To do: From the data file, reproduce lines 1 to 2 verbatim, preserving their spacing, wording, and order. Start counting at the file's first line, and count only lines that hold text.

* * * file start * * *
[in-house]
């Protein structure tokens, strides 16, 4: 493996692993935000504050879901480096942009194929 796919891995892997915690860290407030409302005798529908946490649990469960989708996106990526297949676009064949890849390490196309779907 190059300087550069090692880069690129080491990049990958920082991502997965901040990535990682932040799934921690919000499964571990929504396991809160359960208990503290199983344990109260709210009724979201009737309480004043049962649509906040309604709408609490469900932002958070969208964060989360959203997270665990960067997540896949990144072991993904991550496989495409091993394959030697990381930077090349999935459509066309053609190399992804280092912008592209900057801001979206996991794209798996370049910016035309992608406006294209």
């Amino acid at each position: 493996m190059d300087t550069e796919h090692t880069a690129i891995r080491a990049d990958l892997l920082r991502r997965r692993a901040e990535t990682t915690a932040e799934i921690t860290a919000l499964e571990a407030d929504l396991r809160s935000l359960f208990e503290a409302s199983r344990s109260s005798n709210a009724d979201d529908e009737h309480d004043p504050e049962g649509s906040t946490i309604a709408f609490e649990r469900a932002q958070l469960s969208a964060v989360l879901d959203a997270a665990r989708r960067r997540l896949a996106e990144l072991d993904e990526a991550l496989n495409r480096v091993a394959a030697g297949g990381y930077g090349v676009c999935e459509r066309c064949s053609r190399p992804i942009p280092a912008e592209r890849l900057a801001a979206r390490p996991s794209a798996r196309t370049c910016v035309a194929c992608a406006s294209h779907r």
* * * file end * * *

[in-house]
């Protein structure tokens, strides 16, 4: 493996692993935000504050879901480096942009194929 796919891995892997915690860290407030409302005798529908946490649990469960989708996106990526297949676009064949890849390490196309779907 190059300087550069090692880069690129080491990049990958920082991502997965901040990535990682932040799934921690919000499964571990929504396991809160359960208990503290199983344990109260709210009724979201009737309480004043049962649509906040309604709408609490469900932002958070969208964060989360959203997270665990960067997540896949990144072991993904991550496989495409091993394959030697990381930077090349999935459509066309053609190399992804280092912008592209900057801001979206996991794209798996370049910016035309992608406006294209």